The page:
When the high wind and rain blew through Litchfield in the early hours of Oct. 30, 2017, it didn’t seem so different from other storms that have rolled over Maine.

The power went out, but that didn’t worry the Christmans on Hallowell Road.

“We were able to get around,” Jana Christman said.

A tree had fallen across the road, but it was easy enough to drive through their pasture and take down some gates to get out onto the road. But when their daughter headed out for school toward Route 197 in the other direction, a tree was down there, too.

“We were pinned in the house for a day or so because of the big trees down,” Christman said Sunday, “until the crews could get out and move some stuff around.”

About five days earlier, heavy rain had fallen across the region, and even as that system was moving out, weather forecasters warned of a nor’easter that was on a path to hit Maine, bringing high wind and even more rain.


By the time the storm hit, it had grown in ways that were unexpected and hard to prepare for.

It brought heavy rain in some places and flash flooding. Strong wind blew down trees and power poles. More than half a million people in Maine were without power, some for more than a week. Schools, government offices and businesses were closed as people worked to restore electricity, clear roads and make repairs.

While forecasts had predicted when and where the storm would hit, people were not prepared for the power of the storm or what it would take to recover.

Even a year later, the influence of the storm is still being felt.


On Friday, Kevin Elwell, director of electric distribution at Central Maine Power, had already spent hours preparing for the nor’easter that moved through the region Saturday.


“As part of our planning process, which we have been doing for almost a week, we remind ourselves that it’s the one-year anniversary, and whatever lessons we learned we take forward,” Elwell said.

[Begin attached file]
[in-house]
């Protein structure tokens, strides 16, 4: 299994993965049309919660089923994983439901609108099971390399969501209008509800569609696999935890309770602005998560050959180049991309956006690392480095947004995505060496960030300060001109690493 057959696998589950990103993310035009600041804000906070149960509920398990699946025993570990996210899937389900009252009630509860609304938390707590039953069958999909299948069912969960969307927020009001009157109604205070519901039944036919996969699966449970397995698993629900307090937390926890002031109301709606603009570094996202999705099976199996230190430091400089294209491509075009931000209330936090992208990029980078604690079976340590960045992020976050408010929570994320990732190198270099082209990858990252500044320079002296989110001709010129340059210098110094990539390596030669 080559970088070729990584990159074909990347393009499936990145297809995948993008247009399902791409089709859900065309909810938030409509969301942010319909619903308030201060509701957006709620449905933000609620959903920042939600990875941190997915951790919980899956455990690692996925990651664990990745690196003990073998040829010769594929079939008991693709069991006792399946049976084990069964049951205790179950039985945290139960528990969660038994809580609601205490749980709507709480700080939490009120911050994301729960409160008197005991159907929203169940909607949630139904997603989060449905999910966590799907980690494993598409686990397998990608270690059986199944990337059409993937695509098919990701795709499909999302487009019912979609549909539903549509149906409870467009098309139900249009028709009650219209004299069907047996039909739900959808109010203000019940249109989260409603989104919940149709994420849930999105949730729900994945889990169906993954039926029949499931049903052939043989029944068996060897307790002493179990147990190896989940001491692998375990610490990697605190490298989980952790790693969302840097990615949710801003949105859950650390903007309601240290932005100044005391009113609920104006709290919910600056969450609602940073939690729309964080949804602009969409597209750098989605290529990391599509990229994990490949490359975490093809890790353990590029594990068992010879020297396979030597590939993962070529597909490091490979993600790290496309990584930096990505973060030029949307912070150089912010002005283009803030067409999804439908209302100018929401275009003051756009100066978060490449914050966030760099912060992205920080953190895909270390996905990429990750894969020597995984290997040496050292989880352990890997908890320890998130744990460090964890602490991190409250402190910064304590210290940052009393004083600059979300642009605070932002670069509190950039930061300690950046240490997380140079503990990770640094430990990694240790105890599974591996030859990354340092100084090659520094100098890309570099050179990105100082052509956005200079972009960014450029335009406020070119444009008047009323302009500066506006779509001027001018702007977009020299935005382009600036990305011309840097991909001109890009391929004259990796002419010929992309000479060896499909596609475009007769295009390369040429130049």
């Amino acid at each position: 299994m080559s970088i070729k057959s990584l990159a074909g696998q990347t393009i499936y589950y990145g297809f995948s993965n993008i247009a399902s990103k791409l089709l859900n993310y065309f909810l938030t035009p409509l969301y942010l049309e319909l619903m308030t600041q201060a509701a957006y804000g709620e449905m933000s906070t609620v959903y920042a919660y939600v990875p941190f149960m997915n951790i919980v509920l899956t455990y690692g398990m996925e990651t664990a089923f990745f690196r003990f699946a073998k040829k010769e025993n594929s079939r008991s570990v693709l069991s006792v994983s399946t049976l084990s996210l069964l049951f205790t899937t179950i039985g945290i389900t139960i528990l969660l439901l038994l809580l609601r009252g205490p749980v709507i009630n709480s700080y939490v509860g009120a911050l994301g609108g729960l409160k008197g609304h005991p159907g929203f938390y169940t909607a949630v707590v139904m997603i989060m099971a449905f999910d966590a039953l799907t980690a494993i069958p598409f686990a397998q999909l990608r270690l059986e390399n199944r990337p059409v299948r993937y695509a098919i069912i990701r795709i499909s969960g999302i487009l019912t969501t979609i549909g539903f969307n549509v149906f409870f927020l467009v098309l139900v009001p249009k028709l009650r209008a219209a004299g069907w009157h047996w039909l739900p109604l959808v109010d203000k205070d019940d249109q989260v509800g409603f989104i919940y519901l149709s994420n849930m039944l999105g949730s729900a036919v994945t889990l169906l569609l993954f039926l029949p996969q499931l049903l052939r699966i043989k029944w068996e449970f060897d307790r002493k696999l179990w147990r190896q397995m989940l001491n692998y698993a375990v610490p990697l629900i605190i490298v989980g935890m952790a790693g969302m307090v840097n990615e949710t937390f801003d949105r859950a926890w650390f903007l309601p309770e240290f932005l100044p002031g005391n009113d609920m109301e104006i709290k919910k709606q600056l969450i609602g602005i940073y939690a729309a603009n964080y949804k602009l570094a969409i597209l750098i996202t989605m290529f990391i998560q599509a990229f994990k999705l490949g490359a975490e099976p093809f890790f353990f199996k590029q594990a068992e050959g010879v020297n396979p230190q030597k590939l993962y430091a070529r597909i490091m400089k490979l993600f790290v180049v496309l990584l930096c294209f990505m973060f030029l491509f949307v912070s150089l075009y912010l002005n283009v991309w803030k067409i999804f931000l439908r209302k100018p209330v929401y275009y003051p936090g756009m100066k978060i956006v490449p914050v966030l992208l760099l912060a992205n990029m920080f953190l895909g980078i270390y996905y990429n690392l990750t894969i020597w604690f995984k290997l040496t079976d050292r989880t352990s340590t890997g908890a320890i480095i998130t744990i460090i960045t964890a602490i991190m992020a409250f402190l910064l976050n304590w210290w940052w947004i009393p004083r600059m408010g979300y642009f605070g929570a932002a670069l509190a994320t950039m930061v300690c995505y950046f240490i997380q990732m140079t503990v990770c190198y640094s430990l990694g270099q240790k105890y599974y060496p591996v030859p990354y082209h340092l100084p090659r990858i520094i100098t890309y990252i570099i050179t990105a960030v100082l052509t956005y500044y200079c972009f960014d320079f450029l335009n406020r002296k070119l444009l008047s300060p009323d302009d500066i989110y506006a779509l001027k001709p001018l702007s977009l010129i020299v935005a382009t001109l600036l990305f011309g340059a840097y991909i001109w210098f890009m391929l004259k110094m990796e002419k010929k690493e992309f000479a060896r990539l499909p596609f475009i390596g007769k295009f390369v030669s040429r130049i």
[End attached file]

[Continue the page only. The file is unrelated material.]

Kevin Elwell, director of Electric Distribution at Central Maine Power, talks Friday about how technology is improving the company’s response to widespread power outages.

As it happens, Saturday’s storm brought rain, snow and wind and some power outages, but nothing close to what happened a year ago.

In the days leading up to the 2017 storm, preparations were ramping up across the state.

“With any forecast, there’s uncertainty in what we’re seeing as we go days out,” said John Jensenius, warning coordination meteorologist at the National Weather Service in Gray. “You don’t want to alarm people too far ahead of time because a lot of times these things don’t happen.”

It was an unusual storm last October. What was predicted to be a typical nor’easter ended up as something more, strengthened by moisture and energy from Philippe, a tropical storm in the Atlantic Ocean.

By Friday, the weather service was briefing emergency managers about the coming storm, which was expected to bring rain and wind with gusts up to 50 mph. Throughout the weekend, weather service advisories signaled conditions would be worse than initially expected.


Monday brought rain and around daybreak, an intense period of strong and damaging winds, fueled by the tropical system, blasted through the state.